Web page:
The actual failure in cases like Al-Rawi stems largely from the justice system’s historical difficulty in using inductive reasoning from the complainant’s vantage point. One might call this a deficit in gender sensitivity, but it would be more accurate to consider it a misconception of the role of consent and personal autonomy. One can end up with cases where the complainant’s position that she did not consent is disbelieved because of her clothing, state of intoxication or prior sexual conduct become part of a fragmented record judges like to describe as ‘in all the circumstances.’ That is actually a deductive statement that uses the complainant’s behaviour and past conduct to triage facts when the only fact that really matters is communication of her consent or lack thereof.
One key to understanding the potential for abuse of inductive reasoning in fact-finding consent to sexual activity is the belief that courts’ criticism of complainants’ drunkenness or lifestyle reflects a valid concern for their welfare. Consider the comments of the U.K. judge who warned women that drinking created a greater risk of being raped. This is actually the type of inductive reasoning used by risk assessors such as actuaries when developing models explaining historical events. For example, Gordon Woo’s recent work on disaster analysis, such as explaining the 9/11 attack in his paper, Counterfactual Disaster Risk Analysis, works with the premise that the historical event could have happened in multiple instances but must be seen from the ex ante perspective in order to get a true appreciation of the extent of the risk of a terrorist attack.
This type of inductive reasoning is vital for risk assessment and causation, for example, in determining the negligence of public authorities. As a consideration in fact-finding whether there was adequate evidence of communication of consent, however, this type of analysis is dangerous, because the issue is not whether consent could have been given but rather whether it was given.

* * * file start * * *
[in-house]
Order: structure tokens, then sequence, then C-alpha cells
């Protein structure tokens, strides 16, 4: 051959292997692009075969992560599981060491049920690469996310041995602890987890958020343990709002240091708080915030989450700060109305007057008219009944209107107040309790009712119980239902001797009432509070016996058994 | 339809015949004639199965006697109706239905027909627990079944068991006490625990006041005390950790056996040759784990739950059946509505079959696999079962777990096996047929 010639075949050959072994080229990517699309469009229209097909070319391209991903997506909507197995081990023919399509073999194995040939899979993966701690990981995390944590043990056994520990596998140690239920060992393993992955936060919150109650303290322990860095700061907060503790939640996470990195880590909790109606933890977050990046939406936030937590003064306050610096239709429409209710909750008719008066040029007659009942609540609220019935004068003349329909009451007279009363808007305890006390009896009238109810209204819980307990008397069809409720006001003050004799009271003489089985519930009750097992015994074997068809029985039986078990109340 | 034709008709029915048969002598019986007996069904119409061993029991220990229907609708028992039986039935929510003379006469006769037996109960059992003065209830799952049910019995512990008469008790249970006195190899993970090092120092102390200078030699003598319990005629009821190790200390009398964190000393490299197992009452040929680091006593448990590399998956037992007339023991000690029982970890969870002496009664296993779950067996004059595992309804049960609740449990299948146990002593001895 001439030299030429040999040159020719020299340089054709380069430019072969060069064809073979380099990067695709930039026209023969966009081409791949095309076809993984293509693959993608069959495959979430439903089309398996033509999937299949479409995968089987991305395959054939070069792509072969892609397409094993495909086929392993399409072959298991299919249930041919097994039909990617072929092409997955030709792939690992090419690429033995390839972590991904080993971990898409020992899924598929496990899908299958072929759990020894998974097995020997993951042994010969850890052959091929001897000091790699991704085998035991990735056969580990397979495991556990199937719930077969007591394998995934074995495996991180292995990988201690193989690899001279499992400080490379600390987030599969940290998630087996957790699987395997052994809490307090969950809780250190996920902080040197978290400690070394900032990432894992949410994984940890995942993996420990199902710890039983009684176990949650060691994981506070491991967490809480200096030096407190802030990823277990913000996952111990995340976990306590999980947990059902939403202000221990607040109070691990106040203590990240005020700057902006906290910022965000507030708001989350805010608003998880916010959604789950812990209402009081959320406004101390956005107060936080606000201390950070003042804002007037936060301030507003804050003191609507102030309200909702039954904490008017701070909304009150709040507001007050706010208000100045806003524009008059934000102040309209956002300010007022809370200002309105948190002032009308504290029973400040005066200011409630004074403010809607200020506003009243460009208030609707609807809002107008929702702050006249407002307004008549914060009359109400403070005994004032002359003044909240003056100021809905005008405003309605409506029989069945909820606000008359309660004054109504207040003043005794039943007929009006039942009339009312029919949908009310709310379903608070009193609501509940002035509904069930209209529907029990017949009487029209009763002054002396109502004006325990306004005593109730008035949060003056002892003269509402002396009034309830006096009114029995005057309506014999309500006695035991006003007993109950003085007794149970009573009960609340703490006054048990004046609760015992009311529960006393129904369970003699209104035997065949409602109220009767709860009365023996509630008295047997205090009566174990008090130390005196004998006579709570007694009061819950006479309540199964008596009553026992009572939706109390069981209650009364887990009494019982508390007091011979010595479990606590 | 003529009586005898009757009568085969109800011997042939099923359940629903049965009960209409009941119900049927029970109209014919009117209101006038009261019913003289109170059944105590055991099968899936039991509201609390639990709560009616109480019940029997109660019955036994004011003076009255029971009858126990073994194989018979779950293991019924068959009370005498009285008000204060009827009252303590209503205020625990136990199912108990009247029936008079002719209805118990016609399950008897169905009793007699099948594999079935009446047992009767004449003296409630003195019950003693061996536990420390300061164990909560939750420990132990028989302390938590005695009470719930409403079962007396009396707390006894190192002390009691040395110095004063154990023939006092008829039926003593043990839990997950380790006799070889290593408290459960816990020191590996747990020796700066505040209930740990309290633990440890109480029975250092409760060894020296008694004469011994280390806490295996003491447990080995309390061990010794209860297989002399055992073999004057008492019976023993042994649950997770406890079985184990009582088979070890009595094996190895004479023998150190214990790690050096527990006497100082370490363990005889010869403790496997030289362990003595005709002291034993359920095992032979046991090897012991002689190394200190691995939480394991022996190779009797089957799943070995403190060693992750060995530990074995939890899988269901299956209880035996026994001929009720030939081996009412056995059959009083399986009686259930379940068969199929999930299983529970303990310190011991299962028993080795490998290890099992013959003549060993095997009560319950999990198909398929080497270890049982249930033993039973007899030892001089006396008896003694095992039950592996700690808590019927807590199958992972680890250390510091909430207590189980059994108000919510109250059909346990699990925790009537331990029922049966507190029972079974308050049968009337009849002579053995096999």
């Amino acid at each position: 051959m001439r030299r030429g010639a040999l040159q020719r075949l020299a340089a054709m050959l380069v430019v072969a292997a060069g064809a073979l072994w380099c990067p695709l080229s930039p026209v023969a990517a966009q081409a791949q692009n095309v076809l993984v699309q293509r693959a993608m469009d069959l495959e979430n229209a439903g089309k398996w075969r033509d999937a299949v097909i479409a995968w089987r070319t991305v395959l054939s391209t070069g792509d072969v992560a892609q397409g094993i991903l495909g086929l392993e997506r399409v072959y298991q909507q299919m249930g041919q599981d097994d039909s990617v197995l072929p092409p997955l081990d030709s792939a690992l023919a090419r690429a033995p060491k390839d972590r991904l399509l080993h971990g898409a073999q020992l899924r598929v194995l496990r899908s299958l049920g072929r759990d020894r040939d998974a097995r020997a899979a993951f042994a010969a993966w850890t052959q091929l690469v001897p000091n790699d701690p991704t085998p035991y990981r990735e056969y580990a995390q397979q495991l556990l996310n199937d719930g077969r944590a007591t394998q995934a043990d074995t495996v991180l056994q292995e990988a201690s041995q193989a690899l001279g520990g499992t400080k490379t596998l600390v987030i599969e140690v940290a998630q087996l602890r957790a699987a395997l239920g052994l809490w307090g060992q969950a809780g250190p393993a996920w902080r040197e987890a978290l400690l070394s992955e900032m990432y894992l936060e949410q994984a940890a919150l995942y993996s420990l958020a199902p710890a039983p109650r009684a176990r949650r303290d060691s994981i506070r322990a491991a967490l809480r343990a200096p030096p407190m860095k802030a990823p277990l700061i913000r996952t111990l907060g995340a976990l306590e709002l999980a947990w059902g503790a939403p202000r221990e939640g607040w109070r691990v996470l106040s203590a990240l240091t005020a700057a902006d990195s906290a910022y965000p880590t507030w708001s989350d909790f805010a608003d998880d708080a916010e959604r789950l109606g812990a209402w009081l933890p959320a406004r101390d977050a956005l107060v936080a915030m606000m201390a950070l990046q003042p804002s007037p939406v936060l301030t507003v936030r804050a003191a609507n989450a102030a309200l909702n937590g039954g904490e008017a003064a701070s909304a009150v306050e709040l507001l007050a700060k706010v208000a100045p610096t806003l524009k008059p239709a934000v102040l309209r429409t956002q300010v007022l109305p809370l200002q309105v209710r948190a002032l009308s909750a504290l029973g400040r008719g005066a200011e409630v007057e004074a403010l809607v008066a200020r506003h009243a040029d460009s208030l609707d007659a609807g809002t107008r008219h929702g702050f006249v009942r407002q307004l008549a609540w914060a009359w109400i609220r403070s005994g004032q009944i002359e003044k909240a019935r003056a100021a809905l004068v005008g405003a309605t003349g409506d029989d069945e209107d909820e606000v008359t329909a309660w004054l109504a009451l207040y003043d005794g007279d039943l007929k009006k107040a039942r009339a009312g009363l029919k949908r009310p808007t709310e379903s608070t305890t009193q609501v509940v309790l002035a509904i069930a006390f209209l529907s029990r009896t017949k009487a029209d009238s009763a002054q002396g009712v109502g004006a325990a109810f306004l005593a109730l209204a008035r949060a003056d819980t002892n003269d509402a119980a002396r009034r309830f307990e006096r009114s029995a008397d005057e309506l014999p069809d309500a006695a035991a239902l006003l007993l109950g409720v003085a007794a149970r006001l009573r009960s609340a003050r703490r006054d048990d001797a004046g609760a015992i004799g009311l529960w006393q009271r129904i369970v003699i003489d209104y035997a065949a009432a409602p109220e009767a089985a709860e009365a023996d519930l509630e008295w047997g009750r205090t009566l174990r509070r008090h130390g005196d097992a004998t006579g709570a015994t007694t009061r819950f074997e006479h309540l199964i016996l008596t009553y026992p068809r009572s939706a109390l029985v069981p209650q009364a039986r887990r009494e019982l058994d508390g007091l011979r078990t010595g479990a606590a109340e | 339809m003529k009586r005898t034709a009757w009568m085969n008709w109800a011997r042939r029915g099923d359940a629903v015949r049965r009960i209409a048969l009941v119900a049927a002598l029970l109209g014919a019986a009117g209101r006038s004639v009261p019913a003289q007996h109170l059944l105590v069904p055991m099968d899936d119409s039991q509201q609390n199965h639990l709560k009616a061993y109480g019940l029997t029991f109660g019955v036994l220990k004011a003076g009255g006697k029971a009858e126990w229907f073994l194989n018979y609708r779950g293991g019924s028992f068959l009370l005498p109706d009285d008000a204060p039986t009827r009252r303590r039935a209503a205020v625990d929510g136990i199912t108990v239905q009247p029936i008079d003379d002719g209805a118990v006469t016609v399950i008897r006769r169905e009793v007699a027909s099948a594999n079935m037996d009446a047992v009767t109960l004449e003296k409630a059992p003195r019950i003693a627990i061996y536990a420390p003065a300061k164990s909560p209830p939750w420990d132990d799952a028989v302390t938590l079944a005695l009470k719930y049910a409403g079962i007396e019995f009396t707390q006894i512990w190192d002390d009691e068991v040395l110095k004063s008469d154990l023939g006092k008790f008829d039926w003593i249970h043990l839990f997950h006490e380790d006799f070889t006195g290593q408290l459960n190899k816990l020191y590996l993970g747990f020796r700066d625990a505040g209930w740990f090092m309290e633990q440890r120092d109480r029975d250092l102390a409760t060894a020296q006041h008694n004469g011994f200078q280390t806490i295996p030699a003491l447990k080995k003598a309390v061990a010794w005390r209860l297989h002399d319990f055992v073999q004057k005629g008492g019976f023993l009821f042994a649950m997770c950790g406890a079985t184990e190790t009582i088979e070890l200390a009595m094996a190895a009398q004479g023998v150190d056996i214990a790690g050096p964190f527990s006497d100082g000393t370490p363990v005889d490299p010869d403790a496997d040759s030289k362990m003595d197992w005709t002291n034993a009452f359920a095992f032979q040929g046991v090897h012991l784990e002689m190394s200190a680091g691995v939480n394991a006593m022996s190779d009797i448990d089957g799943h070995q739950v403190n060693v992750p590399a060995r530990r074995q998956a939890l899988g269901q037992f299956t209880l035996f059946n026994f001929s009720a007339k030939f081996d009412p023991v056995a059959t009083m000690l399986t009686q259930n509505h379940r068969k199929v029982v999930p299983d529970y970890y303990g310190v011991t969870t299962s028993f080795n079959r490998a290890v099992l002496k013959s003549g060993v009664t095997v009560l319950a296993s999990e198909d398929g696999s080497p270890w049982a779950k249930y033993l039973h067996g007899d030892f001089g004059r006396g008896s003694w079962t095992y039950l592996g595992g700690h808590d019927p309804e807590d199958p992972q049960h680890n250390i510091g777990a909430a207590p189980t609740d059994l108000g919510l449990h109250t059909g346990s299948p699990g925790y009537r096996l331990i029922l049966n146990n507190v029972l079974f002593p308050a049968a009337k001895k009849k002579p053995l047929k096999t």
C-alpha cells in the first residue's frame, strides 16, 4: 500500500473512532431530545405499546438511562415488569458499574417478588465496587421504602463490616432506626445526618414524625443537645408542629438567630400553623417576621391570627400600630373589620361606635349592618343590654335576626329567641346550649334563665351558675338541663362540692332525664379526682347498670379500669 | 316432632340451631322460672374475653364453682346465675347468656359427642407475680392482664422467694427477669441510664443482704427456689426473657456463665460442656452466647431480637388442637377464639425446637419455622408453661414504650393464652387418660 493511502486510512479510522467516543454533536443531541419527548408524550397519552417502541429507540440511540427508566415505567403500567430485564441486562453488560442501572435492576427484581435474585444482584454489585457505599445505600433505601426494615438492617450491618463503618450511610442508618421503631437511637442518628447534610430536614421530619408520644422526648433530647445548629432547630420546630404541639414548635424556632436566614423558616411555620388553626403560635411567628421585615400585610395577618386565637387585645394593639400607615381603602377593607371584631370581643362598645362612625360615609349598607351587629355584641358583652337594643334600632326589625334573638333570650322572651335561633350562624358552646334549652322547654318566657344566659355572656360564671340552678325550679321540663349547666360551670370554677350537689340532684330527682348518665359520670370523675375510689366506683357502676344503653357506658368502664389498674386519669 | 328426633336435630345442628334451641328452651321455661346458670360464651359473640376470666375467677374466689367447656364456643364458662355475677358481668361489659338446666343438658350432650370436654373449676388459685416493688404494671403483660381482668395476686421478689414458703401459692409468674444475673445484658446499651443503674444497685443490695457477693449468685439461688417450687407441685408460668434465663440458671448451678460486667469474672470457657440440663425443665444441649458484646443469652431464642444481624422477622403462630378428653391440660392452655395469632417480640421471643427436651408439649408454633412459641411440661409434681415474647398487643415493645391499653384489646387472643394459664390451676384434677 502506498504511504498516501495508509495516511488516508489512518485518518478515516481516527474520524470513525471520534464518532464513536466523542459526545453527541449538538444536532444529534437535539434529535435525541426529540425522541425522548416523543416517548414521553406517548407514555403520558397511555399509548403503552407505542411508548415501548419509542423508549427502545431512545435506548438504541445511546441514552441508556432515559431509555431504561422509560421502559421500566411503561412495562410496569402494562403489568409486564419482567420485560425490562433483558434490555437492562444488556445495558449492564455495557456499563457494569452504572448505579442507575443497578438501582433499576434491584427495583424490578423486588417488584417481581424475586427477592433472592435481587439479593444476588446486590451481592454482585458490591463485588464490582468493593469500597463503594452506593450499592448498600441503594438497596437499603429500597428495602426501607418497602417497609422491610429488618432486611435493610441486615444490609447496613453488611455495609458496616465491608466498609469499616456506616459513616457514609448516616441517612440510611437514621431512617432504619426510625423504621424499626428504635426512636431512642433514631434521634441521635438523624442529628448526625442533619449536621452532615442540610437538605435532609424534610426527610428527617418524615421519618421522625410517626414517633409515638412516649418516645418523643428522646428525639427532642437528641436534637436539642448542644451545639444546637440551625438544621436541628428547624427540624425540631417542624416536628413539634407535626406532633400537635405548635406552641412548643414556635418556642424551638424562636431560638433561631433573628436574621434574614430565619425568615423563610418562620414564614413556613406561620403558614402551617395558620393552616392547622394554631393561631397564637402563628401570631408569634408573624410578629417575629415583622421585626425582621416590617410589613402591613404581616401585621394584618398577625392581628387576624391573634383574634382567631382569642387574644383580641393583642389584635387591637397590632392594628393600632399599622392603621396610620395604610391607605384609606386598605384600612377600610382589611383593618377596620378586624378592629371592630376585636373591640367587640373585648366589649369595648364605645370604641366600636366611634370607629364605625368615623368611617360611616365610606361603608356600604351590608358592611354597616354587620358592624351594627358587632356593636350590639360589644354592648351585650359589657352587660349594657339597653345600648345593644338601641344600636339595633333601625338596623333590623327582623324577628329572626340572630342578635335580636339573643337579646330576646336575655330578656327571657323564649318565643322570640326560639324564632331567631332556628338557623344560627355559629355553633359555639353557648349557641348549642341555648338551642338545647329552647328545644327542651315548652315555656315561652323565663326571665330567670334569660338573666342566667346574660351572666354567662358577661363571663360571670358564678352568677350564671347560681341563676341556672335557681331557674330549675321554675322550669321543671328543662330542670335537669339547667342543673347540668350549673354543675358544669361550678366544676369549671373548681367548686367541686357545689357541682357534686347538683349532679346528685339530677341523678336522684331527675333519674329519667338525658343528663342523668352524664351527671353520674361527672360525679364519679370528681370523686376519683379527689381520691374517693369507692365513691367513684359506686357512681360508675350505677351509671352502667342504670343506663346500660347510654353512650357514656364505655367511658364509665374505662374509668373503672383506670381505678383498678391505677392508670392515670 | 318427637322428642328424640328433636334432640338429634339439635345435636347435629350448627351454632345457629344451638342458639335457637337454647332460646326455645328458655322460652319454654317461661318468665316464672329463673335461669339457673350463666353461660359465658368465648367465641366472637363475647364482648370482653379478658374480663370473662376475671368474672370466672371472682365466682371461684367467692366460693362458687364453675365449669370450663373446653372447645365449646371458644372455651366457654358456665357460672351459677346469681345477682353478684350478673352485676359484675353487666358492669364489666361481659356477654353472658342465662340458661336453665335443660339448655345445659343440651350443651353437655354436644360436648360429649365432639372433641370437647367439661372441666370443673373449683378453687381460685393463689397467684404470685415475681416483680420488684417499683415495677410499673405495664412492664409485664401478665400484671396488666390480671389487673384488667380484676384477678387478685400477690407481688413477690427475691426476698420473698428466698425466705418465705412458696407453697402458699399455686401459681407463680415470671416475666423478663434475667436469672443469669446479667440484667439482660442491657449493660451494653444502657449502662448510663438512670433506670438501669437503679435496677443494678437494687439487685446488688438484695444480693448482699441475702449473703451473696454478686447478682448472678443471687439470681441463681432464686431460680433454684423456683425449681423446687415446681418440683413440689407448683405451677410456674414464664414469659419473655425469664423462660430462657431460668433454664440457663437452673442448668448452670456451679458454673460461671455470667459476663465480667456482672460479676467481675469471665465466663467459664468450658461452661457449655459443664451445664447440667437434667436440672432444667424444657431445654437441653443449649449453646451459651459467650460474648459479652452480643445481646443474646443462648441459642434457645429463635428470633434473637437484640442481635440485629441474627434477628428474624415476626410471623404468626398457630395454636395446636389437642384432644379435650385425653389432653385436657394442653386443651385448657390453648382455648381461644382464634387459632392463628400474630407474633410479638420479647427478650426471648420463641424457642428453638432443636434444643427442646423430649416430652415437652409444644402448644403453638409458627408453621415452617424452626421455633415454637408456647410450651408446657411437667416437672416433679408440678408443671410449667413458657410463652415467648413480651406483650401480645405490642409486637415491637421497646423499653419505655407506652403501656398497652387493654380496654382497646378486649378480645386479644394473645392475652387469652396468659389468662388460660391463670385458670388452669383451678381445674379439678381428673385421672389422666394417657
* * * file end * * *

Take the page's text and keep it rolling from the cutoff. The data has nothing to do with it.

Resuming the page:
In the failed sexual assault hearings, there has been an undue focus on the event of the assault within a constellation of circumstances (implying that a woman who gets drunk at a bar or party becomes an object of multiple counterfactual or hypothetical sexual encounters, with consent and without consent), when the element that makes it an assault is a singular negative circumstance, i.e. lack of consent. The mindset of courts viewing the intoxicated or sexually active woman as a person who is simply waiting to be assaulted is precisely the type of misapplication of inductive reasoning that could reason that 9/11 was caused by lax airport security and intelligence services, instead of a conspiracy of terrorists.
If one starts with the premise in a free and democratic society that half the population should be as free to roam the bars and nightclubs of our cities and towns as the other half, telling women to avoid drink is not a valid consideration when considering the guilt or innocence of her alleged assailant. Once one applies inductive reasoning properly to the issue of consent, it is very difficult to make the judicial error of blaming the victim even if, as in the case of Judge Camp, the judge might be predisposed to making that error. Interestingly, this is a mental skill or discipline which can overcome biases such as sexism and gender stereotypes that does not depend on one’s sensitivity to gender issues or politics. Ultimately, regulating inductive reasoning should help courts apply the law of the land with greater consistency and, in turn, encourage more victims to come forward.